Challenge or Opportunity?

By: Joanne Kearney

Activist groups work hard every day to shed negative light on mining and resource development here in Canada and around the globe. And many Canadians and media outlets all too often, eat it up. But I believe they represent what is only a very small – yet vocal – minority. Rather, I believe the majority of Canadians understand the importance of mining on our economy, its contributions to our trade relationships and its leadership in community development and social impact. This is especially true of Canadians living in actual mining communities located far outside our major urban centres. When you have the privilege like I have to visit these northern mining communities it becomes quickly obvious that mining companies are one of the only local employers. In fact, the mining sector is the largest private-sector employer of indigenous people across Canada, something that is only poised to increase over the coming years.

Here in Toronto, the TSX is home to 60% of the world’s mining companies and facilitated 60% of all mining capital raised in 2016 worldwide. Those who work in the Canadian capital markets are acutely aware of Canada’s leadership in mining and, as they tackle the cyclical nature of commodities, its contribution to their own professional vitality.

So, on the urban ‘Main Street’ why does the negative often outweigh the positive? Because mining companies have prioritized their communications efforts around three core audiences: their employees and the local communities where they operate; their investors who take risks and provide the capital needed to operate and grow; and stakeholders who influence mining-related policy, regulation and social license to operate. The companies are right to prioritize these audiences and should continue to do so.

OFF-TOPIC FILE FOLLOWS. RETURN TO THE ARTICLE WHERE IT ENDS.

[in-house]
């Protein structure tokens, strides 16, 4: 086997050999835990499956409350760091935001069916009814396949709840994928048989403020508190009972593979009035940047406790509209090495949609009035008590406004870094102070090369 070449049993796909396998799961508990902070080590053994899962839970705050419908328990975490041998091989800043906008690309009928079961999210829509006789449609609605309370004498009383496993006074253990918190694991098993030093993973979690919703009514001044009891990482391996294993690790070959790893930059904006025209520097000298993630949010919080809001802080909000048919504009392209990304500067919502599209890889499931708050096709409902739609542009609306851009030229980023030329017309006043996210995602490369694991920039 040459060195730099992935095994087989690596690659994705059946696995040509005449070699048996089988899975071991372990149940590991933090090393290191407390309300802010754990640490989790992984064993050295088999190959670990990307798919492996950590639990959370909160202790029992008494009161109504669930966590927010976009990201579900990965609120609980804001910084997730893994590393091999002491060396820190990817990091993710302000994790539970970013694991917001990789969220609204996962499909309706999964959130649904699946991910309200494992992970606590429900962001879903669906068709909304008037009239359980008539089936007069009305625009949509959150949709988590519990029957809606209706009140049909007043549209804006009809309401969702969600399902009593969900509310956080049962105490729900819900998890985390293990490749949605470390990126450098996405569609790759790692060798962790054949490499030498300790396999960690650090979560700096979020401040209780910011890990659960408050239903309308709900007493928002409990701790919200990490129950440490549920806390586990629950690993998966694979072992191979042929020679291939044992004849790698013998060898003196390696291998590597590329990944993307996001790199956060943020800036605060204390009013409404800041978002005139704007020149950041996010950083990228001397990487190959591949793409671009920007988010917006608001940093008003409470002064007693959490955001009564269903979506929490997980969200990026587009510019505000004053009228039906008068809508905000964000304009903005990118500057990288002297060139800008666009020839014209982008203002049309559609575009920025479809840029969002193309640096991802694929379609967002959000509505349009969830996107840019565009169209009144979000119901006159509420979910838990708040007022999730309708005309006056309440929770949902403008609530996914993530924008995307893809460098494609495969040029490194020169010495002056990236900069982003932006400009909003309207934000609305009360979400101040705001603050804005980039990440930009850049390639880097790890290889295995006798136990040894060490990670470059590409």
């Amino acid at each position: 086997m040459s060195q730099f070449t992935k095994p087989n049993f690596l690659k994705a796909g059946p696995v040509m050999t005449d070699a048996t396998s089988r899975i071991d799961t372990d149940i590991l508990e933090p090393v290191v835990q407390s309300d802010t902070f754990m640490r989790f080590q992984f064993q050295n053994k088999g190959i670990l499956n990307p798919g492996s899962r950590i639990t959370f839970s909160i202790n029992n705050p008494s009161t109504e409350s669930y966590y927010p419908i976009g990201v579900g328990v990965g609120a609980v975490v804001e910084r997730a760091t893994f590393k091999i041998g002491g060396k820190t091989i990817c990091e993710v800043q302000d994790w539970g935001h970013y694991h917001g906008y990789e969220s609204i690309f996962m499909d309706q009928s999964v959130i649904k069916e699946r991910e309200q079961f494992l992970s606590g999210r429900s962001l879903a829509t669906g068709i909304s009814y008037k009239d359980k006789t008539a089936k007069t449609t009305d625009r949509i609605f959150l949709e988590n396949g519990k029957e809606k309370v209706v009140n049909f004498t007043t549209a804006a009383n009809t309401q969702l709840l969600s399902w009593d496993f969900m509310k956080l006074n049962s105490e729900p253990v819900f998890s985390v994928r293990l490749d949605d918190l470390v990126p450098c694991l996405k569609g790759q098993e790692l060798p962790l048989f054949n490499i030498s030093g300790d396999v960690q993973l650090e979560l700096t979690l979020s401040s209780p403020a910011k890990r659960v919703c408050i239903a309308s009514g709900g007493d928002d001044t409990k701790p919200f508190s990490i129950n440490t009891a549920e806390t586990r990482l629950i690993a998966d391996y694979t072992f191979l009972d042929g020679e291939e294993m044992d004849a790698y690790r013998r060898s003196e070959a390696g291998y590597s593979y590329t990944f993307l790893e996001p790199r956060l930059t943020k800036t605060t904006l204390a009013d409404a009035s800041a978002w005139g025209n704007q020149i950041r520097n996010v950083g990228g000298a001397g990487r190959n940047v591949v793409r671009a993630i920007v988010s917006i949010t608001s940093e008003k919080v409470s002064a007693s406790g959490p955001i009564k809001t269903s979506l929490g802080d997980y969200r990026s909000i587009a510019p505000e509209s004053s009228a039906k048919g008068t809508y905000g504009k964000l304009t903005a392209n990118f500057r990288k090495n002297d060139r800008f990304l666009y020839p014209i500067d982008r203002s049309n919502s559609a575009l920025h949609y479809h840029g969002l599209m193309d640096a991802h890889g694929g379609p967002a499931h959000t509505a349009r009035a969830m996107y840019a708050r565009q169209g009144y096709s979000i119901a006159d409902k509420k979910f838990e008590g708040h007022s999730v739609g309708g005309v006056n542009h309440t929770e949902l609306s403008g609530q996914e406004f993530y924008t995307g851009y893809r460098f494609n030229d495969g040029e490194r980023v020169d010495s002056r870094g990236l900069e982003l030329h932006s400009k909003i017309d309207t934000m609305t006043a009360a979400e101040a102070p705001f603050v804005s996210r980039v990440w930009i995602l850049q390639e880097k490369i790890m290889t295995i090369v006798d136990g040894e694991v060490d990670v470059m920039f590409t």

But the world is changing. We live in a 24/7 news cycle where all audiences expect instant access to information at their fingertips. In the absence of this, others – like social activist groups – fill the information void and control the story. As the old guard transitions to a new, more digitally-savvy generation, many in the mining industry are starting to embrace a more proactive approach to communicating the good news stories and navigating, with transparency, the more challenging ones.

The Agenda

I recently had the opportunity to join a panel on TVO’s The Agenda to share my views on perceptions of the mining industry and how it’s making great strides to show the positive, friendlier and real face of responsible resource development. Check out the full clip here:


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